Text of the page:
The Stewardship of the Twelve Apostles

You will find a link to order Pastor Snyder’s book Truly the Signs of an Apostle  from which this excerpt is taken under Links.

Custodians of a Special Gift

Picture if you will, a successful entrepreneur in the restaurant business who becomes the founder of a chain of restaurants with a common name. He appoints a board of directors to establish franchises for his restaurant chain. A franchise is an exclusive right to bear the company name and market the food specific to the chain. Each director has the authority to grant franchises to individuals they choose.  Once someone is granted a franchise by a director, the owners of the franchise can operate a branch of the restaurant chain. The franchisee benefits from the owner’s expertise, the quality of the food, and the name recognition of the chain. However, the franchise operator does not own the property or the business. Further, he does not  have authority to grant franchises to others. That power was granted to the directors by the owner and is non-transferable. The franchise owners are doing business through the authority granted them by the board of directors.

The scenario above is analogous to what occurred in the early church. The Twelve were the board of directors of the early church. The Lord Jesus Christ, in fulfillment of His promise to them, sent them a special empowerment of the Holy Spirit recorded in Acts two. This power manifested itself initially in them being able to speak in languages that they had never learned (Acts 2:5-12) and began to be seen in other miraculous events. (Acts 2:43).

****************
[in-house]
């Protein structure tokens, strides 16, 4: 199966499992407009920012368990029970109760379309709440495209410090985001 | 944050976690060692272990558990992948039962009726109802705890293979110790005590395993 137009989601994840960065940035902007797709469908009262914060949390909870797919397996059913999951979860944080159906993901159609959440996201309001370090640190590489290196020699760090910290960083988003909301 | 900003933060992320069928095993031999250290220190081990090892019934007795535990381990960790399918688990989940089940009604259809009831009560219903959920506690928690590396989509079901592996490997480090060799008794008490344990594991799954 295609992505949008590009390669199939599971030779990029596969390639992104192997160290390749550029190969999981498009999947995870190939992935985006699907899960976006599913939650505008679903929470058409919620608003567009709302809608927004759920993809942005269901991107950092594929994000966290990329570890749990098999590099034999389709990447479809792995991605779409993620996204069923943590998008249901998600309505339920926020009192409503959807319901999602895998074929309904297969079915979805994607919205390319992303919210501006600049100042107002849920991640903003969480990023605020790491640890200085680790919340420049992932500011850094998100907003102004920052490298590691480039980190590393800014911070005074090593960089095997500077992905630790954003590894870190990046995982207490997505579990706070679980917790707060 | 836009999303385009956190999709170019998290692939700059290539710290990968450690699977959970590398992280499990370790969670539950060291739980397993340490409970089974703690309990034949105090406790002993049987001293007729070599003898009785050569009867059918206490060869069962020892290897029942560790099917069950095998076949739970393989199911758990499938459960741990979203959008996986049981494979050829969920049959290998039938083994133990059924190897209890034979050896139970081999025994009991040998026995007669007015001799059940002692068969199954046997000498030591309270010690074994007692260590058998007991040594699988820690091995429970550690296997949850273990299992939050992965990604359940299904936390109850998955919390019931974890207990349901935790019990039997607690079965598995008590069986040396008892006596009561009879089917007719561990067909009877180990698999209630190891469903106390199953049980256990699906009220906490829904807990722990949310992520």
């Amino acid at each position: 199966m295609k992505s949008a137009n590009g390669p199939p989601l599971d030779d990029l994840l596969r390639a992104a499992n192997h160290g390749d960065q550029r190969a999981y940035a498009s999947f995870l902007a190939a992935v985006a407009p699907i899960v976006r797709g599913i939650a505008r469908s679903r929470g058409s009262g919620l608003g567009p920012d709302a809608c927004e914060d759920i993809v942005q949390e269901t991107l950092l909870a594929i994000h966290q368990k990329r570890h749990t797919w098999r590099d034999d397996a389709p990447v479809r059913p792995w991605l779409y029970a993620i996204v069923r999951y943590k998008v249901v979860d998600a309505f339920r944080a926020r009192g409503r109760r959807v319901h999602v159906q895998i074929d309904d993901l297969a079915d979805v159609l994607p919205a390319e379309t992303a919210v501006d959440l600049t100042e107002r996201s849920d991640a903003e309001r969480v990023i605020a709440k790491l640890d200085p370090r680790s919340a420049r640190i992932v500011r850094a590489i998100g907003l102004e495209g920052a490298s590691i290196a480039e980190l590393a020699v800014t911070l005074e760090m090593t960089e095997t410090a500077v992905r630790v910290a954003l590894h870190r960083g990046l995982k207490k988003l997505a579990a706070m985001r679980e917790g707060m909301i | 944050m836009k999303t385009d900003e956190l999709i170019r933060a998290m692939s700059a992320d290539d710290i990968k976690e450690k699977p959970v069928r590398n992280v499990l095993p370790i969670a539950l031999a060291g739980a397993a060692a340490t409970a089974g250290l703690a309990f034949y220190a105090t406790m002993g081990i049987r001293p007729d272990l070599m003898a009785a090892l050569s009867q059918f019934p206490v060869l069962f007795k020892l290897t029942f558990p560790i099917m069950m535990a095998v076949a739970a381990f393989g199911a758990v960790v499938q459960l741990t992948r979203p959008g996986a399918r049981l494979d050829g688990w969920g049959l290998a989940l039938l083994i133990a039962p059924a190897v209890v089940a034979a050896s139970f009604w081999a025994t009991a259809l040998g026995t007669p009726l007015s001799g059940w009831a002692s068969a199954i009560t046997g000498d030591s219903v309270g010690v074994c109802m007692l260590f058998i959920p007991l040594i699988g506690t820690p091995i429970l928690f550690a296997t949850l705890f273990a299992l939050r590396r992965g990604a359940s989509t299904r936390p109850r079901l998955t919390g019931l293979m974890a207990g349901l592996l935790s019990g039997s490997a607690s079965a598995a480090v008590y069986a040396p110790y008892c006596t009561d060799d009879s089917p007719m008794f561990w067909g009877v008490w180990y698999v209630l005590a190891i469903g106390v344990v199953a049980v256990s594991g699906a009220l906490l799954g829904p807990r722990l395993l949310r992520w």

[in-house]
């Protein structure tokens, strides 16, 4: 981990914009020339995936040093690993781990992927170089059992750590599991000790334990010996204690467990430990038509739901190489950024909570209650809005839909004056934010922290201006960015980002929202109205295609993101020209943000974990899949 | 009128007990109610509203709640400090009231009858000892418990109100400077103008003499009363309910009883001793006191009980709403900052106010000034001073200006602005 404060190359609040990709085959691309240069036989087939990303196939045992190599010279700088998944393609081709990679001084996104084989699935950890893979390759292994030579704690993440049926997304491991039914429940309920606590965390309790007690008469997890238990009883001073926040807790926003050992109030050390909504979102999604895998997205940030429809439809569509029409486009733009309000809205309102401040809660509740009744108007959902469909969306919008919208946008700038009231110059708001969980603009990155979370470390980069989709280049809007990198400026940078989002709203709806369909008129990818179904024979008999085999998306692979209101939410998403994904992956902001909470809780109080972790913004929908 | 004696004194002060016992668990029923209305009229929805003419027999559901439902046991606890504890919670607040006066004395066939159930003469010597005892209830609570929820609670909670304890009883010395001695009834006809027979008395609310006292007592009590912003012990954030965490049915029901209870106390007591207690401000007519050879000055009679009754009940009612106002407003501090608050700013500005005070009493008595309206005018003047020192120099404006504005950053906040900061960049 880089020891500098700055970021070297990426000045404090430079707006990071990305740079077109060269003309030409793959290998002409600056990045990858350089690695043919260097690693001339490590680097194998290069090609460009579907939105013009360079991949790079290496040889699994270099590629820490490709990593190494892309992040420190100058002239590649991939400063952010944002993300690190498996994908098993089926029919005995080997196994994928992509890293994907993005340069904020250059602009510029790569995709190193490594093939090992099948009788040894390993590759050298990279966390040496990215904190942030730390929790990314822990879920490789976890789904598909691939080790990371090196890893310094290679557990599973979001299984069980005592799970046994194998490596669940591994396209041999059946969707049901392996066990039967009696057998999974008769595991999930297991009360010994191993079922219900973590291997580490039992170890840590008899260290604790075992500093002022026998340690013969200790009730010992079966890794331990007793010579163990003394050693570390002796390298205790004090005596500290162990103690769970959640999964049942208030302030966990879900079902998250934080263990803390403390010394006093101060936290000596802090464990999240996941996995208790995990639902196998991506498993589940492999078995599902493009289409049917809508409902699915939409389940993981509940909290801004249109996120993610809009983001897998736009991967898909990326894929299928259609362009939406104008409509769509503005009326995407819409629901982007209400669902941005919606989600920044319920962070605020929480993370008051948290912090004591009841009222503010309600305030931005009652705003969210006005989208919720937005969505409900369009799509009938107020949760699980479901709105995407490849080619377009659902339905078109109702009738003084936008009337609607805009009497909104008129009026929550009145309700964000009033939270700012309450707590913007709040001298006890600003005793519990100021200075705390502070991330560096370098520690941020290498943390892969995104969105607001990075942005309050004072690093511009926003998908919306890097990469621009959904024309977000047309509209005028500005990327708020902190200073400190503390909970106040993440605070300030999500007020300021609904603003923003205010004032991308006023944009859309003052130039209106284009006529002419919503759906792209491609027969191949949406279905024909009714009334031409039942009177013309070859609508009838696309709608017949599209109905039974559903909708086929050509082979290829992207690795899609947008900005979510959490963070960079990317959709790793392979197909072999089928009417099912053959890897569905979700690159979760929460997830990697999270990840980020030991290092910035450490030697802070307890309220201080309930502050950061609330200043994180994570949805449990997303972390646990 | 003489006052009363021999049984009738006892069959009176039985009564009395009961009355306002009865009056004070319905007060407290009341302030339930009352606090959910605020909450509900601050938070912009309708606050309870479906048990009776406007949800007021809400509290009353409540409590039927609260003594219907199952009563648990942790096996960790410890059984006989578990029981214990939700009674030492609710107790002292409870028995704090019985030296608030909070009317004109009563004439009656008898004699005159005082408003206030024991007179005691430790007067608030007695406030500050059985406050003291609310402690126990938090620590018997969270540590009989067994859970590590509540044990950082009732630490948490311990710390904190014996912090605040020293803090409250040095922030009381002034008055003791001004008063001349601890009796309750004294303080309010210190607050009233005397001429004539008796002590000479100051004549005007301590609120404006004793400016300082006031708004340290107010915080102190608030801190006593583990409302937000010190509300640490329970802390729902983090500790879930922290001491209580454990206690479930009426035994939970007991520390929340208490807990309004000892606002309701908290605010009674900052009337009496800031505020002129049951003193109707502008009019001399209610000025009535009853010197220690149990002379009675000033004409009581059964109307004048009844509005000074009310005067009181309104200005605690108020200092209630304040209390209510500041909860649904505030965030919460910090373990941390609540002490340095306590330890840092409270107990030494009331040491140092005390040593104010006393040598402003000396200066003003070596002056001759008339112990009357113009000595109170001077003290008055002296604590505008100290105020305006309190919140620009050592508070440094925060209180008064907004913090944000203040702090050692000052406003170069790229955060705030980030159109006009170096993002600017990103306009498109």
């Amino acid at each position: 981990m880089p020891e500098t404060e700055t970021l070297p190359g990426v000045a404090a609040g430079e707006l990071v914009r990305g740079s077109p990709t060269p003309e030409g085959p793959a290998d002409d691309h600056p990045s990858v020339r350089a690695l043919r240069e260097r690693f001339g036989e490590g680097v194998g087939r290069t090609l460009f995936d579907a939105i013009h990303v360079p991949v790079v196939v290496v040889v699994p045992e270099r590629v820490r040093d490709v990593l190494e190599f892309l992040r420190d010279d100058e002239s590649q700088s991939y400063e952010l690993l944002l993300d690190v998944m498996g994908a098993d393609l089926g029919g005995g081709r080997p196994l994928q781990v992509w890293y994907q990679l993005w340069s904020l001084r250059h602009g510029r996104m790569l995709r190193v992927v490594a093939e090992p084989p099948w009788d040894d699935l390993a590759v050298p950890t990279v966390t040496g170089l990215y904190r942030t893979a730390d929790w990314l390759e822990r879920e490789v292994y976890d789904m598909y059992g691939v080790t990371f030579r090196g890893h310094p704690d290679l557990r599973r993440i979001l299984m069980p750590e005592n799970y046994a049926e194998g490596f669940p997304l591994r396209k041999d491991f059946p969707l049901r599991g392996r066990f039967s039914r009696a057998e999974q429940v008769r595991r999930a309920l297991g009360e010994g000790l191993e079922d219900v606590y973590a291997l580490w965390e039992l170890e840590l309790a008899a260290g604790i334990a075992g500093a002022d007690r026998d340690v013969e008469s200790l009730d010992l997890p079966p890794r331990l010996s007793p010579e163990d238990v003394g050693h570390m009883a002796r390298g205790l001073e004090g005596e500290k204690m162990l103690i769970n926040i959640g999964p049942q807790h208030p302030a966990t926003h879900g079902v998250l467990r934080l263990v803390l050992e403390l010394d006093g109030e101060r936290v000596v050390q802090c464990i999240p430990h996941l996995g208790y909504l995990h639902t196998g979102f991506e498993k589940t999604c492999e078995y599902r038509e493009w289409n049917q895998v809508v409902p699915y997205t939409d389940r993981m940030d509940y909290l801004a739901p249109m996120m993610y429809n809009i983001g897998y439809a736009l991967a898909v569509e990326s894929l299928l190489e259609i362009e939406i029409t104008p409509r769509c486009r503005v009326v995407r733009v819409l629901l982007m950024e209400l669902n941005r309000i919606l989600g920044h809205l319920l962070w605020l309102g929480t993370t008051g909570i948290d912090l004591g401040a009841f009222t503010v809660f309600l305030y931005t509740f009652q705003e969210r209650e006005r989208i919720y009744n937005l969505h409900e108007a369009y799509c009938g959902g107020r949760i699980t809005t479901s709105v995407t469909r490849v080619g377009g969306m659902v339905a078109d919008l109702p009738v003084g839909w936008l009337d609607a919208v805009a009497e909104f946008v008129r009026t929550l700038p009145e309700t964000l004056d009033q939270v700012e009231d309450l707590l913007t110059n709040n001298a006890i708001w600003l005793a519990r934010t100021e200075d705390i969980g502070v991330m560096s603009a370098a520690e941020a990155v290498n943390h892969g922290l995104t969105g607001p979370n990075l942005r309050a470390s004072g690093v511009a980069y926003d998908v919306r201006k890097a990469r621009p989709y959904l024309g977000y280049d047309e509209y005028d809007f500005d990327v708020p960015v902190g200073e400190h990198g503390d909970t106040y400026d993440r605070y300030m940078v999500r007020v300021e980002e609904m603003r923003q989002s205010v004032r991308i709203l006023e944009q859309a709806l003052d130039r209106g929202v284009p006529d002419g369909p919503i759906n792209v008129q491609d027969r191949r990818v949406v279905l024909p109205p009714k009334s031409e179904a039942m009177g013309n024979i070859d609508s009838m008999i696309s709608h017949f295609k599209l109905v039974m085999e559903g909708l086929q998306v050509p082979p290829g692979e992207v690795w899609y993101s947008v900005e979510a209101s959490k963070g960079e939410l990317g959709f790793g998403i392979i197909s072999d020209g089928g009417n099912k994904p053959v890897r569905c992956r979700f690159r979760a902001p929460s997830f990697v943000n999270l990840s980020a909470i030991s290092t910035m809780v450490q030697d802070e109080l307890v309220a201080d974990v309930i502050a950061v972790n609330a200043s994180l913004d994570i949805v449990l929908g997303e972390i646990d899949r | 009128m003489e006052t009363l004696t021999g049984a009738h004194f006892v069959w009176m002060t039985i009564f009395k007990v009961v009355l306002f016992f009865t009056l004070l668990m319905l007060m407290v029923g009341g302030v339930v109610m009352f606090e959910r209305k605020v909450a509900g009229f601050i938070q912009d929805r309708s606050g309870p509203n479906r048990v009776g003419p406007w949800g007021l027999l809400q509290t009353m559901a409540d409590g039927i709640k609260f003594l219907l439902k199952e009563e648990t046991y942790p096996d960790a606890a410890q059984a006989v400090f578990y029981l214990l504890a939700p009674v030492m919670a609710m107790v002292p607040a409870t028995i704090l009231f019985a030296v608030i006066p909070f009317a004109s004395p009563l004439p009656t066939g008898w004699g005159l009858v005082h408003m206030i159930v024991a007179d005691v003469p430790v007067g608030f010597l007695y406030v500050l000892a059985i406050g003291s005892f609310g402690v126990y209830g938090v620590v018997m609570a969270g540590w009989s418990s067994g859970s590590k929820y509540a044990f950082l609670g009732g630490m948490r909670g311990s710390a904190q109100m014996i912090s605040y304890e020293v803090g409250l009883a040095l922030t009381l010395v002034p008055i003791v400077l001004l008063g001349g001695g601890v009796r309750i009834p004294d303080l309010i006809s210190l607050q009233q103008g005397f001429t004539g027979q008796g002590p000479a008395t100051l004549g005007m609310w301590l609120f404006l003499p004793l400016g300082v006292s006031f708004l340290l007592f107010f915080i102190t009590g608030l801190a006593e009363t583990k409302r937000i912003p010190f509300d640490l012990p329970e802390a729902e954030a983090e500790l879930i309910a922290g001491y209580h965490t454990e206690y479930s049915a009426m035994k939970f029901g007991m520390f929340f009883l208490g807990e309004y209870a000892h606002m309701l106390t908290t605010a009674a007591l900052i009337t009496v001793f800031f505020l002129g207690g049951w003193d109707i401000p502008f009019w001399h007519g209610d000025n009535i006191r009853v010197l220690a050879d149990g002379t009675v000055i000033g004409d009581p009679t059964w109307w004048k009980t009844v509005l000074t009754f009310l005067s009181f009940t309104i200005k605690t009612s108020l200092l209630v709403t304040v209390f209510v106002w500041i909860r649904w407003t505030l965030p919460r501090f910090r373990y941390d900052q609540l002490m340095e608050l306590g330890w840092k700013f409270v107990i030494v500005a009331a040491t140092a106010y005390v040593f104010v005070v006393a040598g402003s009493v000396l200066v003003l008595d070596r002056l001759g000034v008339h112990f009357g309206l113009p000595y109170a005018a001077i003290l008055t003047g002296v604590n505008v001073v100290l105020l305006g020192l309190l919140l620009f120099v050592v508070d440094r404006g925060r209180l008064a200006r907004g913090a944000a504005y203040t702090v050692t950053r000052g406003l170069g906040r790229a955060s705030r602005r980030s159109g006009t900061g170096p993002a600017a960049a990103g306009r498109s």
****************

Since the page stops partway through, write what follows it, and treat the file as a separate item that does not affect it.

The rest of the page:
Later, we learn that there were others who were not apostles who began to do miraculous deeds in similar fashion to what The Twelve did in Acts two.  How did they receive this power to do signs and wonders or speak in tongues? The answer is that they were given this power by the Lord through the Twelve!

In Acts chapter eight, Philip the evangelist, was sent by God to preach in Samaria. Philip was doing miraculous activities there. A sorcerer by the name of Simon became a professed convert and began to accompany Philip.  The narrative then relates that the Apostles heard about the conversion of the Samaritans under Philip’s ministry and sent two of the Twelve Apostles, Peter and John to assist in the ministry to the Samaritans. (Acts 9:14-17)

“And when Simon saw that through laying on of the apostles’ hands the Holy Ghost was given, he offered them money,  Saying, Give me also this power, that on whomsoever I lay hands, he may receive the Holy Ghost.  But Peter said unto him, Thy money perish with thee, because thou hast thought that the gift of God may be purchased with money.” (Acts 9:18-20)